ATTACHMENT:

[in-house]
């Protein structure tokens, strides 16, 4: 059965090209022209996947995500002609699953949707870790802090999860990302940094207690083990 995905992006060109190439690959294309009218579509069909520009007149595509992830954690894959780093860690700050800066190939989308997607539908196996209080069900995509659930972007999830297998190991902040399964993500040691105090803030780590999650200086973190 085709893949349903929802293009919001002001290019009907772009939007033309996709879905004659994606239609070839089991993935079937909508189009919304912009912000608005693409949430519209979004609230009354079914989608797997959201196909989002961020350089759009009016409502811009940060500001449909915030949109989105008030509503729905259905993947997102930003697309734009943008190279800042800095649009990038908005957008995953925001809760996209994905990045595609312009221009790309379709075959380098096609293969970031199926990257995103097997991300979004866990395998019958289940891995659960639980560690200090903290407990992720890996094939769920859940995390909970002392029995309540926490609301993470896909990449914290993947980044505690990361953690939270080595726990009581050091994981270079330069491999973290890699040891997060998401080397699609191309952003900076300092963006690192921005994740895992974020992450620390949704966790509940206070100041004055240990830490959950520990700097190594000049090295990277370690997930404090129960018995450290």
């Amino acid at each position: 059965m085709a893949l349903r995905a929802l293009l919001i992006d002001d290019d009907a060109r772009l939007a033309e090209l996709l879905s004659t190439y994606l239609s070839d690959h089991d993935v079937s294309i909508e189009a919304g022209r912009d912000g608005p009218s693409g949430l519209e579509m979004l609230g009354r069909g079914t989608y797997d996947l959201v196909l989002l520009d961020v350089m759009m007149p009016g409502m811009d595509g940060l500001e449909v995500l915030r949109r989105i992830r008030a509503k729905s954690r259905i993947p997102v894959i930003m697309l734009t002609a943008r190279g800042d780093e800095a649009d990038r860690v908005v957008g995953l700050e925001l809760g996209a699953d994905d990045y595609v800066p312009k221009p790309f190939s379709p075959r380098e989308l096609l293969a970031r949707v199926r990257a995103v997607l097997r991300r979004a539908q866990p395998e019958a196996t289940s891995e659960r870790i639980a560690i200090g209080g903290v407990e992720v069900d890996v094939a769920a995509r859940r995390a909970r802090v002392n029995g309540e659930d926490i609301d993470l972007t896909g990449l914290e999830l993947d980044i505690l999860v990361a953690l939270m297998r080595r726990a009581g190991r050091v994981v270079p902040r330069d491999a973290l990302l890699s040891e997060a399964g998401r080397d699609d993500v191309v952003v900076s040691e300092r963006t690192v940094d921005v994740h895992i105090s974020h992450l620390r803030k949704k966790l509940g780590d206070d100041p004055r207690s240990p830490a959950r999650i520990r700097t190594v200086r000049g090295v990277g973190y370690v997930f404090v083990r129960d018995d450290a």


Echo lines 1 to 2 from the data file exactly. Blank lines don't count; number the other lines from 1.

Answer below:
[in-house]
């Protein structure tokens, strides 16, 4: 059965090209022209996947995500002609699953949707870790802090999860990302940094207690083990 995905992006060109190439690959294309009218579509069909520009007149595509992830954690894959780093860690700050800066190939989308997607539908196996209080069900995509659930972007999830297998190991902040399964993500040691105090803030780590999650200086973190 085709893949349903929802293009919001002001290019009907772009939007033309996709879905004659994606239609070839089991993935079937909508189009919304912009912000608005693409949430519209979004609230009354079914989608797997959201196909989002961020350089759009009016409502811009940060500001449909915030949109989105008030509503729905259905993947997102930003697309734009943008190279800042800095649009990038908005957008995953925001809760996209994905990045595609312009221009790309379709075959380098096609293969970031199926990257995103097997991300979004866990395998019958289940891995659960639980560690200090903290407990992720890996094939769920859940995390909970002392029995309540926490609301993470896909990449914290993947980044505690990361953690939270080595726990009581050091994981270079330069491999973290890699040891997060998401080397699609191309952003900076300092963006690192921005994740895992974020992450620390949704966790509940206070100041004055240990830490959950520990700097190594000049090295990277370690997930404090129960018995450290």